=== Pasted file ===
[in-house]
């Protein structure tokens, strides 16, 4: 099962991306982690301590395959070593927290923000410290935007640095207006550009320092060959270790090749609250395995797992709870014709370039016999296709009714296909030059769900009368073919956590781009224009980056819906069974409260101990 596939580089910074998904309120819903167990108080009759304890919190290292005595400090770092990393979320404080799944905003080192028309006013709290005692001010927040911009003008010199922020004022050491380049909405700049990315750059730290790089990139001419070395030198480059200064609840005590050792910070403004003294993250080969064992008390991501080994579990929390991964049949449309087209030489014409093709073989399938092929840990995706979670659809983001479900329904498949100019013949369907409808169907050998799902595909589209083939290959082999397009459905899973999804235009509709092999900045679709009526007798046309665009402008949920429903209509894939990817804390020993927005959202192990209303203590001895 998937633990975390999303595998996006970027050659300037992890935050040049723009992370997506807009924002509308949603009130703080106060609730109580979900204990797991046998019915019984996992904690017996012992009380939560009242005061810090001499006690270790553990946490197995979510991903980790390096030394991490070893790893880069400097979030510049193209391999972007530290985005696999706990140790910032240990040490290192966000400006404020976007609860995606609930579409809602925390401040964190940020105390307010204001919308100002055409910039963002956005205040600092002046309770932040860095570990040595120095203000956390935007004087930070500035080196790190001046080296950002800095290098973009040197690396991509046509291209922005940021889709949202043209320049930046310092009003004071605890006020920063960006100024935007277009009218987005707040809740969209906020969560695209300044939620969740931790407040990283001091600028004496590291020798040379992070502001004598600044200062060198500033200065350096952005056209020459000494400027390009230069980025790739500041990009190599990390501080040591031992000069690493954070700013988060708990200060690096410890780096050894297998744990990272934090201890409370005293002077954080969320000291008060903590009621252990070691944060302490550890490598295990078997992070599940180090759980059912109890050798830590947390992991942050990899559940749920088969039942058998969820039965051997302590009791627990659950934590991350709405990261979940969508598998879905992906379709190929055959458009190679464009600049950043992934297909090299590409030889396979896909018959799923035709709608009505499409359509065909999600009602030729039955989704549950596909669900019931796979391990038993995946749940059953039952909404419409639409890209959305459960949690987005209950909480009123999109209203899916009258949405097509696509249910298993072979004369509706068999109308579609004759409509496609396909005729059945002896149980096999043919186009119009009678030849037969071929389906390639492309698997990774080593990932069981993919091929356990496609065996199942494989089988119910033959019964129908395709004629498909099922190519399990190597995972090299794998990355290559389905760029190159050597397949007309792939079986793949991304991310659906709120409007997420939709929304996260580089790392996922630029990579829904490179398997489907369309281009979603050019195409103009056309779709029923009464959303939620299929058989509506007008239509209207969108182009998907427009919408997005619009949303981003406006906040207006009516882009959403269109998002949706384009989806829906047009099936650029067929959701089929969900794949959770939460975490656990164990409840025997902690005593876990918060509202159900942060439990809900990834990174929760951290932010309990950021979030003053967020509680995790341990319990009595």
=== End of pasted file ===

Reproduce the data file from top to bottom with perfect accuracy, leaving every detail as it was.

[in-house]
């Protein structure tokens, strides 16, 4: 099962991306982690301590395959070593927290923000410290935007640095207006550009320092060959270790090749609250395995797992709870014709370039016999296709009714296909030059769900009368073919956590781009224009980056819906069974409260101990 596939580089910074998904309120819903167990108080009759304890919190290292005595400090770092990393979320404080799944905003080192028309006013709290005692001010927040911009003008010199922020004022050491380049909405700049990315750059730290790089990139001419070395030198480059200064609840005590050792910070403004003294993250080969064992008390991501080994579990929390991964049949449309087209030489014409093709073989399938092929840990995706979670659809983001479900329904498949100019013949369907409808169907050998799902595909589209083939290959082999397009459905899973999804235009509709092999900045679709009526007798046309665009402008949920429903209509894939990817804390020993927005959202192990209303203590001895 998937633990975390999303595998996006970027050659300037992890935050040049723009992370997506807009924002509308949603009130703080106060609730109580979900204990797991046998019915019984996992904690017996012992009380939560009242005061810090001499006690270790553990946490197995979510991903980790390096030394991490070893790893880069400097979030510049193209391999972007530290985005696999706990140790910032240990040490290192966000400006404020976007609860995606609930579409809602925390401040964190940020105390307010204001919308100002055409910039963002956005205040600092002046309770932040860095570990040595120095203000956390935007004087930070500035080196790190001046080296950002800095290098973009040197690396991509046509291209922005940021889709949202043209320049930046310092009003004071605890006020920063960006100024935007277009009218987005707040809740969209906020969560695209300044939620969740931790407040990283001091600028004496590291020798040379992070502001004598600044200062060198500033200065350096952005056209020459000494400027390009230069980025790739500041990009190599990390501080040591031992000069690493954070700013988060708990200060690096410890780096050894297998744990990272934090201890409370005293002077954080969320000291008060903590009621252990070691944060302490550890490598295990078997992070599940180090759980059912109890050798830590947390992991942050990899559940749920088969039942058998969820039965051997302590009791627990659950934590991350709405990261979940969508598998879905992906379709190929055959458009190679464009600049950043992934297909090299590409030889396979896909018959799923035709709608009505499409359509065909999600009602030729039955989704549950596909669900019931796979391990038993995946749940059953039952909404419409639409890209959305459960949690987005209950909480009123999109209203899916009258949405097509696509249910298993072979004369509706068999109308579609004759409509496609396909005729059945002896149980096999043919186009119009009678030849037969071929389906390639492309698997990774080593990932069981993919091929356990496609065996199942494989089988119910033959019964129908395709004629498909099922190519399990190597995972090299794998990355290559389905760029190159050597397949007309792939079986793949991304991310659906709120409007997420939709929304996260580089790392996922630029990579829904490179398997489907369309281009979603050019195409103009056309779709029923009464959303939620299929058989509506007008239509209207969108182009998907427009919408997005619009949303981003406006906040207006009516882009959403269109998002949706384009989806829906047009099936650029067929959701089929969900794949959770939460975490656990164990409840025997902690005593876990918060509202159900942060439990809900990834990174929760951290932010309990950021979030003053967020509680995790341990319990009595």